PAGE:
The Wild West

It’s official– we’re smack dab in the middle of the country!


Today we hit the notorious Dodge City,  the original cowtown of the wild west.  After checking into Gunsmoke RV Park, we moseyed on down to the Boot Hill Museum, a 1950’s recreation of the original Dodge City.  It turned out to be quite an enjoyable afternoon, despite the touristy appeal, with lots of artifacts on display, and a very nice exhibit about the Plains Indians.


You have noticed that everything an Indian does is in a circle, and that is because the Power of the World always works in circles, and everything tries to be round… The sky is round and I have heard that the earth is round like a ball, and so are all the stars. The wind, in its greatest power, whirls. Birds make their nests in circles, for theirs is the same religion as our. Even the seasons form a great circle in their changing, and always come back again to where they were. The life of a man is a circle from childhood to childhood, and so it is in everything where power moves.  – Black Elk, Oglala Sioux Holy Man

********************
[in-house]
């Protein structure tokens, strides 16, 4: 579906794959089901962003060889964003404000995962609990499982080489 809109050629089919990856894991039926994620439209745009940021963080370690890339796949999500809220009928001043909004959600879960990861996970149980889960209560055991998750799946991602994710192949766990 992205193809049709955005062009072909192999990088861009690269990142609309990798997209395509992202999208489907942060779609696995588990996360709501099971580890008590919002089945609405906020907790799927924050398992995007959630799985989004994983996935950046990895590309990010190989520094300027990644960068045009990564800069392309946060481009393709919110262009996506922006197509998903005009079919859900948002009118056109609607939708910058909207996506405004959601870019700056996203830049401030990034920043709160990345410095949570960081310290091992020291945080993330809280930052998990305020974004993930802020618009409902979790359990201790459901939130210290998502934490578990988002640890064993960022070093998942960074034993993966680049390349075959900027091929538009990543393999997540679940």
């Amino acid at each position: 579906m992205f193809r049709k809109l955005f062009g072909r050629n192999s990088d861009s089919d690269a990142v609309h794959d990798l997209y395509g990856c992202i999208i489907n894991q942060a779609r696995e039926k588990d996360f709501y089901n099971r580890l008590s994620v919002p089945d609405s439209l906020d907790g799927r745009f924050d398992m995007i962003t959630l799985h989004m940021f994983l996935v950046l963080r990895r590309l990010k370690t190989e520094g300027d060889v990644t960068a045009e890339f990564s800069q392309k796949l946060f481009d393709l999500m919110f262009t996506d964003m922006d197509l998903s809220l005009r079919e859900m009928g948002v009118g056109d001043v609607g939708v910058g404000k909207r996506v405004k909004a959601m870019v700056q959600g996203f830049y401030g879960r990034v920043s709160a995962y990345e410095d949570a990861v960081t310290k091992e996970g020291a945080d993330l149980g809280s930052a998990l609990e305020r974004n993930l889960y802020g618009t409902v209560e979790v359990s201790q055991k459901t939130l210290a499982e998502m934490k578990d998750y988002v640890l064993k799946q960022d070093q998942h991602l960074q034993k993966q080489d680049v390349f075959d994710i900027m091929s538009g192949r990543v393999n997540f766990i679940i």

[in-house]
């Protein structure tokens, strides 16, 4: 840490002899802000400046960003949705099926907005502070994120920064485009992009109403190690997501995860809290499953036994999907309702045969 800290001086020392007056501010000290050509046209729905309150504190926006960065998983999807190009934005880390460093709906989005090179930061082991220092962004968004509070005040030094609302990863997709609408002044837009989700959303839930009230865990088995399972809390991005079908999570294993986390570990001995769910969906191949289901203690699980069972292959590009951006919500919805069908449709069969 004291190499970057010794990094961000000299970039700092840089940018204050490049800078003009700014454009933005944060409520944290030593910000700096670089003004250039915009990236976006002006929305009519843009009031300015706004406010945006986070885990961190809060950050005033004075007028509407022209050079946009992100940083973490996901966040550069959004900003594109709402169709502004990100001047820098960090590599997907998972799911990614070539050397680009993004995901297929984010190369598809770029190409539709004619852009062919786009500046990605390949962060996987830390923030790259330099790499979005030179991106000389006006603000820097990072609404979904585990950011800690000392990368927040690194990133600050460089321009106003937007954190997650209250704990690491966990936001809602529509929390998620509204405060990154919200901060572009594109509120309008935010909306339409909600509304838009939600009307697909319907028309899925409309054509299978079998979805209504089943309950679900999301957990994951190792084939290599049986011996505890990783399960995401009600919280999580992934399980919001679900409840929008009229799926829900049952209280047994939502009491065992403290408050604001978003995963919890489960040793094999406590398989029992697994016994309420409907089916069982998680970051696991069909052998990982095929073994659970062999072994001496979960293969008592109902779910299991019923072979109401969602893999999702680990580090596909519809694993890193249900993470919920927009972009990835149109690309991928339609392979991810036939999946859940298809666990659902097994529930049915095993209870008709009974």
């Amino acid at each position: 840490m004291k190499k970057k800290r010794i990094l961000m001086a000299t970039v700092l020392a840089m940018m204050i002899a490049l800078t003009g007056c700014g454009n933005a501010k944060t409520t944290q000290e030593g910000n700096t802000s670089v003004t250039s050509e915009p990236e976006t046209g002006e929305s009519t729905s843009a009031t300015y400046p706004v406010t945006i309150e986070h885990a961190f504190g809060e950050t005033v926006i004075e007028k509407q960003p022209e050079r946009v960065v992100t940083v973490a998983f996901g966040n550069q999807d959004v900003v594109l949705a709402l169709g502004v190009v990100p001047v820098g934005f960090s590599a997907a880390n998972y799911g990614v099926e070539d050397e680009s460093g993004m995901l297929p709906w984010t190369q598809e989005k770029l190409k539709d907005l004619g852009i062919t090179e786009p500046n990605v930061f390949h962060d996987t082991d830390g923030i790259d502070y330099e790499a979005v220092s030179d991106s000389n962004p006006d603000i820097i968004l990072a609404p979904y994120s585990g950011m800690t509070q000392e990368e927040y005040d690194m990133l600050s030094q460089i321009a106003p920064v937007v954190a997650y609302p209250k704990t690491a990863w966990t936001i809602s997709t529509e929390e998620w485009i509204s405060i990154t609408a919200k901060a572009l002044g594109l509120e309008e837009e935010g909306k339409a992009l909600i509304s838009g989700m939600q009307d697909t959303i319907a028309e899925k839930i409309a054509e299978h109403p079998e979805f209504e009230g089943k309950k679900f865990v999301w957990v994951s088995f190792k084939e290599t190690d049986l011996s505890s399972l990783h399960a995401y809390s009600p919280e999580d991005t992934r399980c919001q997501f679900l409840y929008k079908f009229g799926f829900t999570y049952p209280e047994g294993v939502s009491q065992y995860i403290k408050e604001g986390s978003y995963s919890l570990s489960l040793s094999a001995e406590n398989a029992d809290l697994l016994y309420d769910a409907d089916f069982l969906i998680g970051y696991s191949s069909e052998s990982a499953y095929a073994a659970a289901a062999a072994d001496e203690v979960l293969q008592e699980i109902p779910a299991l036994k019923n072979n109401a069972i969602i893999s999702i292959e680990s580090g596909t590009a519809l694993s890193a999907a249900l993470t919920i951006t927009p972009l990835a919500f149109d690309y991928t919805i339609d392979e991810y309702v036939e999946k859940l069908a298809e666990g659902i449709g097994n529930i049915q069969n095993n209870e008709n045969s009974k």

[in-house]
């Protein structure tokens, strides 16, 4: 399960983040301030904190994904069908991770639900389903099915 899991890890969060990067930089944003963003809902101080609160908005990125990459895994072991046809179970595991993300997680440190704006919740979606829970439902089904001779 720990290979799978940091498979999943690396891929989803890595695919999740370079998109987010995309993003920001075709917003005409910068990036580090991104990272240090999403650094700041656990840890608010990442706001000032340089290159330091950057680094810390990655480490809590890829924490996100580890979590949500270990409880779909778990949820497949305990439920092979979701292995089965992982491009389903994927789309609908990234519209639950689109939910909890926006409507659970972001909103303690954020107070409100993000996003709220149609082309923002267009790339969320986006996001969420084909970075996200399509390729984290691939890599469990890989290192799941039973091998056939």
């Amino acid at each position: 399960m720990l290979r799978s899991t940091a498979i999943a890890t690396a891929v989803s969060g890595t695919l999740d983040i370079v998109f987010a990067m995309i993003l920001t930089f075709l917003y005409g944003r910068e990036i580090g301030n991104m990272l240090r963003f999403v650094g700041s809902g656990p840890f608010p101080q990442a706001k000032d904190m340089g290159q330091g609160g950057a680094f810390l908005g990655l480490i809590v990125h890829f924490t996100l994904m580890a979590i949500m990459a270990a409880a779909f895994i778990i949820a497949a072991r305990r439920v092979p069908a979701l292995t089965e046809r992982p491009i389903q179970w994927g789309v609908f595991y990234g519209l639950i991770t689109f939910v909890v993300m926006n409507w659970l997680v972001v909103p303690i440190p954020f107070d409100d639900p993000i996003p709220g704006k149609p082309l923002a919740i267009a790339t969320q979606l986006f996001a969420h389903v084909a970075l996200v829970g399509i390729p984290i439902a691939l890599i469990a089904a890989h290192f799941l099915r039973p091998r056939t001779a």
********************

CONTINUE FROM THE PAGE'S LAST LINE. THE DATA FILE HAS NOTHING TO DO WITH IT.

Wreath crafted in the late 1800’s, made entirely of human hair.

The Prairie

Liberal, MO – who knew?  And home to Prairie State Park, just down the road from Harry S. Truman’s birthplace.    We made our way along the 4 mile gravel road that leads to the park and found a delightful little campground (4 campsites) nestled in the wood, surrounded by prairie.  Since we had arrived early in the day, we spent the afternoon hiking the vibrant, living prairie trails, home to everything from bunnies to bison (and yes, we stayed the recommended 100 yards away since there was no fence separating us!)


This morning we dropped Ollie at El Dorado State Park in Kansas, and spent the afternoon driving the Flint Hills Scenic Byway and exploring the Tallgrass Prairie National Preserve.

Whenever you stop on the prairie to lunch or camp, and gaze around, there is a picture such as poet and painter never succeeded in transferring to book or canvas… D. W. Wilder, editor of the Hiawatha World, 18884.

The vistas are  vast, the wildflowers abundant and varied, and the wind is always blowing.   Today, only 4% remains of the original 170 million acres of the tall grass prairie that once covered this land.